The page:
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AMLO Update: First Week Damage Control

Finally in office, Mexico’s president tries to limit ripple effects from his October airport decision.
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Carlos Tischler/Getty Images

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Highlight of the Week

Mexicans’ optimism in the wake of Andrés Manuel López Obrador’s inauguration on Dec. 1 doesn’t mean investors are in a forgiving mood. 

On his second full day in office, AMLO’s economic team announced a $1.8 billion buyback of bond debt tied to the Mexico City airport project the president plans to cancel. Markets initially welcomed the move before paring expectations. If investors don’t accept new terms on remaining bonds (as some have indicated they will not) there is a scenario in which the government would ultimately shell out around $6 billion in reimbursements. 

If that happens, it could have a significant impact on AMLO’s spending plans, as Ana Thaís Martínez and Jorge Andrés Castañeda point out in this article for Nexos. AMLO has promised not to raise taxes or take on debt to pay for ambitious social programs; his 2019 budget, which is due in Congress by Dec. 15, will test that commitment.  

What they’re saying: Nacha Cattan on whether AMLO’s numbers add up; why construction of the airport will continue, even if the airport won’t; a debate on what the buyback says about AMLO as president on “Tercer Grado.”

AMLO and the Supreme Court

Mexico’s judiciary has quickly become a source of opposition to the new administration. Hundreds of judges have filed complaints claiming that Morena-backed legislation to reduce public officials’ salaries, set to take effect in January, is unconstitutional. The dispute may end up in the Supreme Court, where the president has few clear allies. 

But AMLO will soon have a chance to push the balance of power slightly more in his favor. On Thursday he announced his list of three nominees to fill a vacancy on the 11-member Court. Two of the president’s choices have strong public ties to Morena and are expected to generate opposition in the Senate, which will either pick from the president’s selections or reject his list entirely. That leaves Juan Luis González Alcántara, a controversial pick in his own right, as some analysts’ favorite to fill the post.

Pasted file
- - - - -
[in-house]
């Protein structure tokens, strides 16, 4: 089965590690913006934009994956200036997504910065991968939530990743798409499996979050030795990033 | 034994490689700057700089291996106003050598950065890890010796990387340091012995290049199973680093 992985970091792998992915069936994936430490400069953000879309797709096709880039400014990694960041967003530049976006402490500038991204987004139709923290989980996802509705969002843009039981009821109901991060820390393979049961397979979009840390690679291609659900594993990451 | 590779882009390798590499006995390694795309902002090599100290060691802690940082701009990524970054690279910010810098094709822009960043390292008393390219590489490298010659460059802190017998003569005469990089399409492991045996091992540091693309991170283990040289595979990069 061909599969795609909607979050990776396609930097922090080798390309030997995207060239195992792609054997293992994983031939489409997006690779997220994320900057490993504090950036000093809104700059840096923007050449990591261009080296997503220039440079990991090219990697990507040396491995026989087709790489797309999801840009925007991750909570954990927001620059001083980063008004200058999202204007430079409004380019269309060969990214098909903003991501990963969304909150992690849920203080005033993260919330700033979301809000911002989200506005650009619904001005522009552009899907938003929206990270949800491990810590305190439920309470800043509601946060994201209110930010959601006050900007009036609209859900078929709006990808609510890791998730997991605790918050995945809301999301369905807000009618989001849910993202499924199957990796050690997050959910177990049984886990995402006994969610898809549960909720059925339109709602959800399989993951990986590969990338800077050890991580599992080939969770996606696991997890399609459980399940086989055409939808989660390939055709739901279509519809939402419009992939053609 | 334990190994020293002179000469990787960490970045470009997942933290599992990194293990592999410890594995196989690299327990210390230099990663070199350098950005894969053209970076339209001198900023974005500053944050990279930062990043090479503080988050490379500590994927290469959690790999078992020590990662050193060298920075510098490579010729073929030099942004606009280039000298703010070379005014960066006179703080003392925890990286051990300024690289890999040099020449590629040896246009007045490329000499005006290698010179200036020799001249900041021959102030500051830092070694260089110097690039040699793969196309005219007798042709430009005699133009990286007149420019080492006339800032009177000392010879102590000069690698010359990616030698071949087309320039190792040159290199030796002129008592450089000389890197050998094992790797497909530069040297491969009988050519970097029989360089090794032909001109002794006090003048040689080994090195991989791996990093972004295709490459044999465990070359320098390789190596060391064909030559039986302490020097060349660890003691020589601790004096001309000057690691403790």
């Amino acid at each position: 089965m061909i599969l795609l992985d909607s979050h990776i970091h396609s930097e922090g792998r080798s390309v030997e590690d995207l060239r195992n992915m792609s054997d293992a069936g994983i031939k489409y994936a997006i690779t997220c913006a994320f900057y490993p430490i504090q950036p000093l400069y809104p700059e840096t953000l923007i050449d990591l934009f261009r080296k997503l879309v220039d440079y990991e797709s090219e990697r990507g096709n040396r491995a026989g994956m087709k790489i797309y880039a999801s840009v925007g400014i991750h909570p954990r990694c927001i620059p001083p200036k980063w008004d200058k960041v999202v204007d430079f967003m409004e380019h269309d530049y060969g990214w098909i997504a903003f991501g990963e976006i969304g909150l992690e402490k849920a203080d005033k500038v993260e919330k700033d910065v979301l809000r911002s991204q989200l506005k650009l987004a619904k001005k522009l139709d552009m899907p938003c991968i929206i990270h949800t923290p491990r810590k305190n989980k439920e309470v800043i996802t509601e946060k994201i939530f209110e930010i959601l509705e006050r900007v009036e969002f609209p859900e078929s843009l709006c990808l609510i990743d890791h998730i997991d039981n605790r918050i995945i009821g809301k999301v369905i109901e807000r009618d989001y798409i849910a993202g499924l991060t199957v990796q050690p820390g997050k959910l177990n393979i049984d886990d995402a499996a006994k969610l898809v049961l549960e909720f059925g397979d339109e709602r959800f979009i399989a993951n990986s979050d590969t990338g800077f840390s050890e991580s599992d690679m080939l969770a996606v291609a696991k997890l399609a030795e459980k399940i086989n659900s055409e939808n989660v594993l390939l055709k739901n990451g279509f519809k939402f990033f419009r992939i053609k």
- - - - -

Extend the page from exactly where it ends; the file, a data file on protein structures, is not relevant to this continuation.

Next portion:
AMLO will be able to name a second nominee to the court in February, when Justice Margarita Luna Ramos’ term expires. 

What they’re saying: Carmen Aristegui on why González Alcántara’s past should prevent him from being selected; a look at AMLO’s three candidates in Huffpost Mexico; Elisa Alanís weighs in on AMLO’s picks.

Briefs

Parents of the 43 missing Ayotzinapa students were on hand at the National Palace on Monday as López Obrador ordered the creation of a truth commission to investigate their children’s case.  

The administration will freeze new oil and gas auctions for three years, with López Obrador urging private companies with existing contracts to deliver on promised investment and crude production. Officials also postponed an electric power auction that had been set for February, prompting outcry from renewable industry groups. 

The new administration has deployed some 50,000 federal, military and naval police officers across the country to aid in public security. In a ceremony on Dec. 2, the president said he’d opted to create a national guard as part of his security plan because Mexicans “trust the armed forces.”

After meeting with governors on Tuesday, AMLO agreed to limit his federal “superdelegates’” role coordinating state security policy.  

Quote of the Week

“It’s inhumane to use the government to protect individual interests and then have it disappear when it comes to protecting the good of the majority.”

AMLO criticized neoliberal economic policy in his inaugural speech to Congress, saying in Mexico the term had become synonymous with corruption. 

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Russell is AQ’s correspondent in Mexico City

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Any opinions expressed in this piece do not necessarily reflect those of Americas Quarterly or its publishers.


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